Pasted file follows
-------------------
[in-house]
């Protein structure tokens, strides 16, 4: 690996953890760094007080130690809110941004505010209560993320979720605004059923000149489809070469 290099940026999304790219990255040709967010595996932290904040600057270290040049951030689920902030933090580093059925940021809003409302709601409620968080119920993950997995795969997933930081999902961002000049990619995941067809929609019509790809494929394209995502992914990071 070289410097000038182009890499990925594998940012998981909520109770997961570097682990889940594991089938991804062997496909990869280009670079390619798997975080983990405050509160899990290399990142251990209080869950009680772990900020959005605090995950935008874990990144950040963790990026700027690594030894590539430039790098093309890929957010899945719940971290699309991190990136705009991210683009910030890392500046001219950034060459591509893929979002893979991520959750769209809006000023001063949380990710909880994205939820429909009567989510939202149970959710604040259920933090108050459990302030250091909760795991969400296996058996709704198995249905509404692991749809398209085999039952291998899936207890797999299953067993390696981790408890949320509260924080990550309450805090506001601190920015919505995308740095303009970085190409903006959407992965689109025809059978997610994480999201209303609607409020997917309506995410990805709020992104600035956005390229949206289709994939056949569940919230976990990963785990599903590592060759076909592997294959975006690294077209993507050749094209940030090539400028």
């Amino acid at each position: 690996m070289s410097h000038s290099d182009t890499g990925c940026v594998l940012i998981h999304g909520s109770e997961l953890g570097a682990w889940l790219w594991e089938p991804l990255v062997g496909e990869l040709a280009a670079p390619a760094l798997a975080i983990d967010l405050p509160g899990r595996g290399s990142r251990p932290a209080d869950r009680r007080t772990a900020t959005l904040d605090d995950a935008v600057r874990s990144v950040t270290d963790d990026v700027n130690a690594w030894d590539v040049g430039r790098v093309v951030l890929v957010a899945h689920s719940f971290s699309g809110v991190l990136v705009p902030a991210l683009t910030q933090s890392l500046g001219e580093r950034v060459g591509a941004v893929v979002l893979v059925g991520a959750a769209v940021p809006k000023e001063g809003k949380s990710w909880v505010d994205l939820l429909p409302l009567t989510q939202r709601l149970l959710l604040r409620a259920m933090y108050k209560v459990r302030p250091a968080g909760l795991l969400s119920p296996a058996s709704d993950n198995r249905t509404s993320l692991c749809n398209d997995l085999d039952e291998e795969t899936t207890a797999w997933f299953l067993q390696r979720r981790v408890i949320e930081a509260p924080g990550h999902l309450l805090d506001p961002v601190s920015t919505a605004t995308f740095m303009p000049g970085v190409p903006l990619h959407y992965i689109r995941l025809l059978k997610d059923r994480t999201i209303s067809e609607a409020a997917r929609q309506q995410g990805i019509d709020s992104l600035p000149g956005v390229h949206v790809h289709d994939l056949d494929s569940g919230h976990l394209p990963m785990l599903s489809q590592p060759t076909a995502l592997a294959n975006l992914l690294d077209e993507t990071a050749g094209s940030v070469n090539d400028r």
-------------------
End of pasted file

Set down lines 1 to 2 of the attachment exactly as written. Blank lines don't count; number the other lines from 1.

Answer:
[in-house]
């Protein structure tokens, strides 16, 4: 690996953890760094007080130690809110941004505010209560993320979720605004059923000149489809070469 290099940026999304790219990255040709967010595996932290904040600057270290040049951030689920902030933090580093059925940021809003409302709601409620968080119920993950997995795969997933930081999902961002000049990619995941067809929609019509790809494929394209995502992914990071 070289410097000038182009890499990925594998940012998981909520109770997961570097682990889940594991089938991804062997496909990869280009670079390619798997975080983990405050509160899990290399990142251990209080869950009680772990900020959005605090995950935008874990990144950040963790990026700027690594030894590539430039790098093309890929957010899945719940971290699309991190990136705009991210683009910030890392500046001219950034060459591509893929979002893979991520959750769209809006000023001063949380990710909880994205939820429909009567989510939202149970959710604040259920933090108050459990302030250091909760795991969400296996058996709704198995249905509404692991749809398209085999039952291998899936207890797999299953067993390696981790408890949320509260924080990550309450805090506001601190920015919505995308740095303009970085190409903006959407992965689109025809059978997610994480999201209303609607409020997917309506995410990805709020992104600035956005390229949206289709994939056949569940919230976990990963785990599903590592060759076909592997294959975006690294077209993507050749094209940030090539400028």